It was the first morning of my 10-day vacation in Cambodia. It was hot, and I was jet-lagged. Phnom Penh swirled around me as my friend pointed, shared, and advised our way to the café for breakfast. I felt like my brain was a half-mile behind my body, so I developed a survival skill that spared both my brain and body: just watch my friend, and do whatever she did.
My friend Sonya, the local expert of a year and a half, told me that when you cross the street, “you have to commit.” Basically, all the scooters, tuk-tuks, cars, and people will find their way around you if you maintain your walking speed, but if you hesitate, it can throw off the flow and you might get hit. That sounded logical, but I knew myself. My parents made fun of me because I was so excited about the “yield” sign when I was learning to drive. I can’t help it—I just naturally want to defer to others in the road. So, I quickly learned to forget about the traffic, and just watch my friend. If Sonya walked, I walked. If Sonya stopped, I stopped. I became her living shadow.
This kind of trust in my friend didn’t end with crossing the street. If she thought it was safe for me to ride on the back of her scooter through the chaos of Phnom Penh, I fully enjoyed the ride. If she recommended a restaurant, I was confidently hungry. If she said this wasn’t the best place for souvenirs, I saved my money. If she trusted the driver, I climbed in the front seat. Whatever she said in the local language, I knew it would be to our advantage—mostly because it always made people smile or laugh.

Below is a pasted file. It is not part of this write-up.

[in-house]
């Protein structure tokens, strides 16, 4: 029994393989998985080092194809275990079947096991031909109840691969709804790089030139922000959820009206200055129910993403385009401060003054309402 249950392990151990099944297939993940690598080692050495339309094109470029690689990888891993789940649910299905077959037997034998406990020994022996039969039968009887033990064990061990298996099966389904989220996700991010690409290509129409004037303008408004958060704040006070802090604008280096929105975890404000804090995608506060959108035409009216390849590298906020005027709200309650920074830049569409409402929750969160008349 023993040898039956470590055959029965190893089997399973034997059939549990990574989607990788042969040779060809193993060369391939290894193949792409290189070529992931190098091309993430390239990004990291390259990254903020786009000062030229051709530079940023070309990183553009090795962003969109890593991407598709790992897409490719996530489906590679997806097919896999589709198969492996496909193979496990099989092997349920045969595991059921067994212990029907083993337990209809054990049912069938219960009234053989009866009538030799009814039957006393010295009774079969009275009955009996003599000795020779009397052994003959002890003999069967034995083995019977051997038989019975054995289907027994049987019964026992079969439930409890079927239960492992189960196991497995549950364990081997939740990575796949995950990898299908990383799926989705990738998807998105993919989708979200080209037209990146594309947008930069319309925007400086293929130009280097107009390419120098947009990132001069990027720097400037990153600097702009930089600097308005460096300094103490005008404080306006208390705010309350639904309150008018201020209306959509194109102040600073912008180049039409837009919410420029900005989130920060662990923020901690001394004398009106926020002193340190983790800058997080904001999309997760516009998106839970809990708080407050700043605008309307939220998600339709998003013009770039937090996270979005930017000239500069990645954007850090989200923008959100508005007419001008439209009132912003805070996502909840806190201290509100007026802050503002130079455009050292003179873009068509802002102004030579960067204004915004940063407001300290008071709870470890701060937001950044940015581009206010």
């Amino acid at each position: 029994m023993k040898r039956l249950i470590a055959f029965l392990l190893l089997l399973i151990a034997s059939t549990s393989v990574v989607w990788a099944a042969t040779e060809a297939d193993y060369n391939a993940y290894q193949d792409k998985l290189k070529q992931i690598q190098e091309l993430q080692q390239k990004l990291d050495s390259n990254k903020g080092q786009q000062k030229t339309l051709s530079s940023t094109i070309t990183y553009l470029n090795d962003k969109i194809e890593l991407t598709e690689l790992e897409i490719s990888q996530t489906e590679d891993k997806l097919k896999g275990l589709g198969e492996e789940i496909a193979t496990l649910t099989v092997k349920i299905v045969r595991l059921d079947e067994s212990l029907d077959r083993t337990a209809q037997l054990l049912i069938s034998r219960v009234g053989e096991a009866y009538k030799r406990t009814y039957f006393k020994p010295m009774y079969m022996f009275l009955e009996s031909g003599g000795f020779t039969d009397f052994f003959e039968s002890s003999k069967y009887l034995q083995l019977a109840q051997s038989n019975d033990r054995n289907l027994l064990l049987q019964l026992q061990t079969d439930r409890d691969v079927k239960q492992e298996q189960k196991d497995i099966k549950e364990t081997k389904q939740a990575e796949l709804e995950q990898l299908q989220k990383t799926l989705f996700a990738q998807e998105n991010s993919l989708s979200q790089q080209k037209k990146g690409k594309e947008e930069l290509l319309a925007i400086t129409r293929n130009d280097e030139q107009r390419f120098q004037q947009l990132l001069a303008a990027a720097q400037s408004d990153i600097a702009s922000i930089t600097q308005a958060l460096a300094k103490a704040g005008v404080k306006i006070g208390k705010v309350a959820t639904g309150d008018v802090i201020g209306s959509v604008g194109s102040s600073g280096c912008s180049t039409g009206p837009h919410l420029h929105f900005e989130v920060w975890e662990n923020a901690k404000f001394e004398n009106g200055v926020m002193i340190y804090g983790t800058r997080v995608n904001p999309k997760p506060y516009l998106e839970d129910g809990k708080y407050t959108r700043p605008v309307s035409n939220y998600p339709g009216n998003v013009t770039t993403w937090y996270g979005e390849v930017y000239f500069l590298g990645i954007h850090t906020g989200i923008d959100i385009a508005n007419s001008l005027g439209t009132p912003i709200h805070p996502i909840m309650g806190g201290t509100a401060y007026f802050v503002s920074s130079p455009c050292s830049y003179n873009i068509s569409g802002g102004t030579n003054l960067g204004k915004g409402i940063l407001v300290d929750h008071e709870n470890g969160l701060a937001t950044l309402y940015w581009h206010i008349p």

The ability to trust this way comes from a long history of friendship, but also from a place of vulnerability. I had no idea what to do on my own. For the most part, trusting helped me fully relax and enjoy the trip. But every now and then, my pride struggled. I wanted to be in control. I wanted to know what was next. I wanted to be the expert.
As many of you are wrapping up your time as student missionaries or volunteers, you might recognize this journey of trust. You’ve spent this season getting to know Jesus in a whole new way because you have been forced to trust Him like never before. Sometimes that’s awesome. That trust has allowed you to try new things, to overcome fears, to become more confident in who God is and who He is making you to be. But sometimes that’s also been incredibly humbling and frustrating, and you have longed for a familiar setting where things were more predictable. Where you knew how the game was played, and you were in control. But whatever emotions you’ve encountered along the way, you’ve probably learned a lot about trusting Jesus every single day in surprising ways.
Maybe now, as home gets a little closer in view, you again have questions about your future. How much have you changed? How will you fit back into life at home? Who are you when you’re not a teacher, pastor, medical assistant, piano player, driver, coach, or whatever your role has been? How will you navigate all the questions in the road ahead?
You will survive by taking the same journey you took during your mission assignment: by keeping your eyes fixed on Jesus and trusting Him with every single step. When He walks, you walk. When He stops, you stop. When He talks, you listen. As you trust Him, He will navigate you through the beauty, the heartache, the healing, the excitement, the restlessness, and the deep calling He has put on your heart as His child. Just watch your Friend, and wherever He goes, you go.